We shared first names. While I’ve known a lot of Dans in my life, I’d never met a fellow Dan like this one.

Something about an unusual question draws me. I don’t know what it is about the asking of something otherwise left unsaid, whether by ignorance or by purpose, but when someone asks THAT question, I notice.

This other Dan asked those questions. Relentlessly. And he thought about the answers. You could see the wheels whirring.

Dan and I worked in ministry together. He was a seminarian, and a year or two older than I was, but it seemed like more. Not from an age standpoint, but from a sense of wisdom. Even in my 20s I was naive, but not my fellow Dan.

That said, he seemed always to be searching, and when we talked, the conversation went deep in a heartbeat.

One day, he called and asked if I wanted to go for a drive.

And some drive it was.

We met up where he was staying in town that summer. I hopped in his old, yellow Beetle, and we took off around I-275 in Cincinnati. Just driving. Talking about deep things, the kind of questions and answers you delved into only when the night was pulled down like a cover around you. Yellow VW Beetle But for these two Dans, neither needed the protective cover of darkness.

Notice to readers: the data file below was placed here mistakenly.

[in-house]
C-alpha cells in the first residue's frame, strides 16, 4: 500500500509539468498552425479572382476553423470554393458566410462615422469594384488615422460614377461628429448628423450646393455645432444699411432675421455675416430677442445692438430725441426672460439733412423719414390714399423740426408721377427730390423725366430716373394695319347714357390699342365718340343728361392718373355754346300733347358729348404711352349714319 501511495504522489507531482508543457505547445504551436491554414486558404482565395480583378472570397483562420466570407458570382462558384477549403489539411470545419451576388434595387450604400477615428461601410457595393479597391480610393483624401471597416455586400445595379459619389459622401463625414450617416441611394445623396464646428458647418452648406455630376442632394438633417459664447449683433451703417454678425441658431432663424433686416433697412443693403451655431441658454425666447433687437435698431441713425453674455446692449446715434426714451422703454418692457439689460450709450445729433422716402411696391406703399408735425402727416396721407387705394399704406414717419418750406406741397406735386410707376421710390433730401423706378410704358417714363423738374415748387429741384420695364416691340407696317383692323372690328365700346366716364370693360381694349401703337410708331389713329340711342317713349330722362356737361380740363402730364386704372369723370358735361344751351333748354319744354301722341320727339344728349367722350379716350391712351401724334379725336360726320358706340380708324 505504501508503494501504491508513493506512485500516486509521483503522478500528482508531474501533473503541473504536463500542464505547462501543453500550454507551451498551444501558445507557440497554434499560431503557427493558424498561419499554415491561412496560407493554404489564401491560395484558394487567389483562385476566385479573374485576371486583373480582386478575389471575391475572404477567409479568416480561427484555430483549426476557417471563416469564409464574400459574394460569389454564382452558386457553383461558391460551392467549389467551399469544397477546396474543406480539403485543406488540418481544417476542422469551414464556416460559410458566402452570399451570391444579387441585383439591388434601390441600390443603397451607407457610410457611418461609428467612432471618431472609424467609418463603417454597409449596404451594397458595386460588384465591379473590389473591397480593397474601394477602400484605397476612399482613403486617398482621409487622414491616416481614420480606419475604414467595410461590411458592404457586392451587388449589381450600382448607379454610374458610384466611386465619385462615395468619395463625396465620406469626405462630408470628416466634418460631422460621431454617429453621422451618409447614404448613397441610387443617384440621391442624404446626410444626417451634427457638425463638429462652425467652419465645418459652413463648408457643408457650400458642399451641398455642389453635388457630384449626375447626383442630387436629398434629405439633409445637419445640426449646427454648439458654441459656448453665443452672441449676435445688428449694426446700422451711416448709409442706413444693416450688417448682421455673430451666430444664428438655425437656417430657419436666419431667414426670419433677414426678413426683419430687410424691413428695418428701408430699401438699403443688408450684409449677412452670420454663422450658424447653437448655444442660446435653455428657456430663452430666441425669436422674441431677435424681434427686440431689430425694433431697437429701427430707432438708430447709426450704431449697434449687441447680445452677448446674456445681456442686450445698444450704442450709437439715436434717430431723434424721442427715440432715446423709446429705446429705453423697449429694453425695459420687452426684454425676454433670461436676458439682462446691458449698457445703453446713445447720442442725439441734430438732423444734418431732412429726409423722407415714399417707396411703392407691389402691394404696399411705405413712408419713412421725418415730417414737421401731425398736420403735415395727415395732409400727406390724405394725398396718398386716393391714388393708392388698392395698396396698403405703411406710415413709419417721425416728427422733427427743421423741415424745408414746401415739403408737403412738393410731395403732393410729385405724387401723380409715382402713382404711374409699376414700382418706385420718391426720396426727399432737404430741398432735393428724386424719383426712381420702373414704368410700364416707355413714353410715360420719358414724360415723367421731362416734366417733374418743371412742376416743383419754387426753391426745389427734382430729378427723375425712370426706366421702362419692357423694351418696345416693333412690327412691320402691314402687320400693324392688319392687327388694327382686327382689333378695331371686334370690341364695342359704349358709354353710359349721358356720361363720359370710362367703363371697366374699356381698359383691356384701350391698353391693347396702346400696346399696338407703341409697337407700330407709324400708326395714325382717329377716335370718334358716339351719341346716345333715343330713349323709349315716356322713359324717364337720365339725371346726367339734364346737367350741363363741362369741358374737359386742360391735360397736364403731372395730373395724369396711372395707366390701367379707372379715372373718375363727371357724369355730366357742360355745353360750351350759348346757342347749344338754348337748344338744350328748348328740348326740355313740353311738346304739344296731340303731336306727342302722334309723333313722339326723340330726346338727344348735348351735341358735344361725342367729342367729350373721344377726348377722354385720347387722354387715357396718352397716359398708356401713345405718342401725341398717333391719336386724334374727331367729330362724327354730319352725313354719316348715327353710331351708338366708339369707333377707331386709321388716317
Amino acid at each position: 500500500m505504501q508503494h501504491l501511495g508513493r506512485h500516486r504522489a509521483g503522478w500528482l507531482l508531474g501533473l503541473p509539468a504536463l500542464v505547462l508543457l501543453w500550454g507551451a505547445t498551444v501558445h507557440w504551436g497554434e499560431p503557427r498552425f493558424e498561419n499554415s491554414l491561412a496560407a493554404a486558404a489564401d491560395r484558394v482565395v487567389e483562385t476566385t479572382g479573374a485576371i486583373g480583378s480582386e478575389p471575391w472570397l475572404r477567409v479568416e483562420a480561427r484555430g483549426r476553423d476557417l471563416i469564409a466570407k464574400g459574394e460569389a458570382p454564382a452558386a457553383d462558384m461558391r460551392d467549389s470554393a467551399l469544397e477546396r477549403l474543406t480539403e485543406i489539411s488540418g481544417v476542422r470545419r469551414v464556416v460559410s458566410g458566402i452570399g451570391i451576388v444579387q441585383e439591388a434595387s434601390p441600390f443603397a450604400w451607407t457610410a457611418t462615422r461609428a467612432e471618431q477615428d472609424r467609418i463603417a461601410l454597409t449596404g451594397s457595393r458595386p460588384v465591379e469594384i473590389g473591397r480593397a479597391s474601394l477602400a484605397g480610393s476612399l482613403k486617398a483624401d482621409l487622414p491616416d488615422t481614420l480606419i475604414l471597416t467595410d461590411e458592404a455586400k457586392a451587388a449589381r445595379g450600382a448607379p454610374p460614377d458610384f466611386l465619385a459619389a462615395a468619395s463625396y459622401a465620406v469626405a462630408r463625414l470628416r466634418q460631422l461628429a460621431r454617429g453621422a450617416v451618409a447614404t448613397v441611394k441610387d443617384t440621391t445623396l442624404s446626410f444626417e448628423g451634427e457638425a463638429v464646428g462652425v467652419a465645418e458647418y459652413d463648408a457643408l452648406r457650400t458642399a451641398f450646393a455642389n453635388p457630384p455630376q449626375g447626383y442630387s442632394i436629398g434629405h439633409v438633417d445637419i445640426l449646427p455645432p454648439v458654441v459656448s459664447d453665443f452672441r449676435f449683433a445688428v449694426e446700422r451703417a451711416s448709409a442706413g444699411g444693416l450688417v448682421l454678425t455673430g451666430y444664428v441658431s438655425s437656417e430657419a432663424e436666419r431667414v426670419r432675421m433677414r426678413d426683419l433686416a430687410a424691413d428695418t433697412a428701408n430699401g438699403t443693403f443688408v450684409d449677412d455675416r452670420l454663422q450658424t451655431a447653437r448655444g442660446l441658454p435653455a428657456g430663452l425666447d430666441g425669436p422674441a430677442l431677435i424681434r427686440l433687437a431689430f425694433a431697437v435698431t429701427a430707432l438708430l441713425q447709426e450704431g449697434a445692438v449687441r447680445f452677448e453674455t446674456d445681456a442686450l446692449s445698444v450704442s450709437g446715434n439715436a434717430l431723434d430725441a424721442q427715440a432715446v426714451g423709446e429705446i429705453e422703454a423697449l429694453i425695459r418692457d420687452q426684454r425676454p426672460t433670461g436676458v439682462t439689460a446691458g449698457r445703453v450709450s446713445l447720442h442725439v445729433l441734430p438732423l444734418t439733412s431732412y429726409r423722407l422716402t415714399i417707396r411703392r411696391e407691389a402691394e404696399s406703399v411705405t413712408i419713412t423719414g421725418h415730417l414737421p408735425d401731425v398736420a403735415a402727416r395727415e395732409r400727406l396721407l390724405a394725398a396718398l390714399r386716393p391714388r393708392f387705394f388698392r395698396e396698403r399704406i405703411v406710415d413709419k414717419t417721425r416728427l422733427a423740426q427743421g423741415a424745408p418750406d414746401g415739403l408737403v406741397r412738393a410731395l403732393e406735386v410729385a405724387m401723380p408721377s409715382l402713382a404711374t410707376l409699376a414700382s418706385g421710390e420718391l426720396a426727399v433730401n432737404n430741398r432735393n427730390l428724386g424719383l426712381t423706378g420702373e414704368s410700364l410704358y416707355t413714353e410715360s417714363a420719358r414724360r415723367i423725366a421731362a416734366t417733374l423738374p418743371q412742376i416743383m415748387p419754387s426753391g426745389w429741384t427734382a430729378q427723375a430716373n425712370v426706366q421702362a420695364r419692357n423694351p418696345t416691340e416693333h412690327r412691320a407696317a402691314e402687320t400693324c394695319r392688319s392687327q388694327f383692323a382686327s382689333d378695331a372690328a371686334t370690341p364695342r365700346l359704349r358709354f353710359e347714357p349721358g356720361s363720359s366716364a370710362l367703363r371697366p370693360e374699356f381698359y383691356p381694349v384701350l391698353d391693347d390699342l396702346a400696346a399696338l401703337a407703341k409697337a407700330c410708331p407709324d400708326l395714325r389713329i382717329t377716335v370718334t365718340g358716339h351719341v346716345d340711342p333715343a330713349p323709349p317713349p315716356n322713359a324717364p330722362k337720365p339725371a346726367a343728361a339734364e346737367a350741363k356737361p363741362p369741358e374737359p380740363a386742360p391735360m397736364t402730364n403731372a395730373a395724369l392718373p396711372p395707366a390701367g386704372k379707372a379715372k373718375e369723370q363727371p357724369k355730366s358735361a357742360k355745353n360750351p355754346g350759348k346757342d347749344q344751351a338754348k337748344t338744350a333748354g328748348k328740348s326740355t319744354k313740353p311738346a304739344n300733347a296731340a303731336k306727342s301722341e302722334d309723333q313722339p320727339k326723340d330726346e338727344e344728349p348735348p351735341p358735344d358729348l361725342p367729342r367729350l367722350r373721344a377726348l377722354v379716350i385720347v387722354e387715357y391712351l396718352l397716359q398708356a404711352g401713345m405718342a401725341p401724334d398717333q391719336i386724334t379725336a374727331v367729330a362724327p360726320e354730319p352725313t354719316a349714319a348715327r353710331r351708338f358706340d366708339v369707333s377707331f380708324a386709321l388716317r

So we talked. The Ohio River and Kentucky loomed. We crossed and kept on driving. We crossed them again.

I can’t tell you the details of the conversation. It was 25 years ago. But it was epic. And so was the drive, as we kept pulling that slight arc to the right that took us through the loop of Cincinnati’s encompassing circle highway. When the end became the beginning, Dan just kept driving. Two hours? Three?

Did it matter? We were young. We had ideas. They were good ones too. Dreams that could change the world–if only the world would listen to two Dans in a VW Bug looping around the local metropolis on a hot, late-summer day, the windows rolled as low as they could go, the radio silenced by the ongoing brilliance.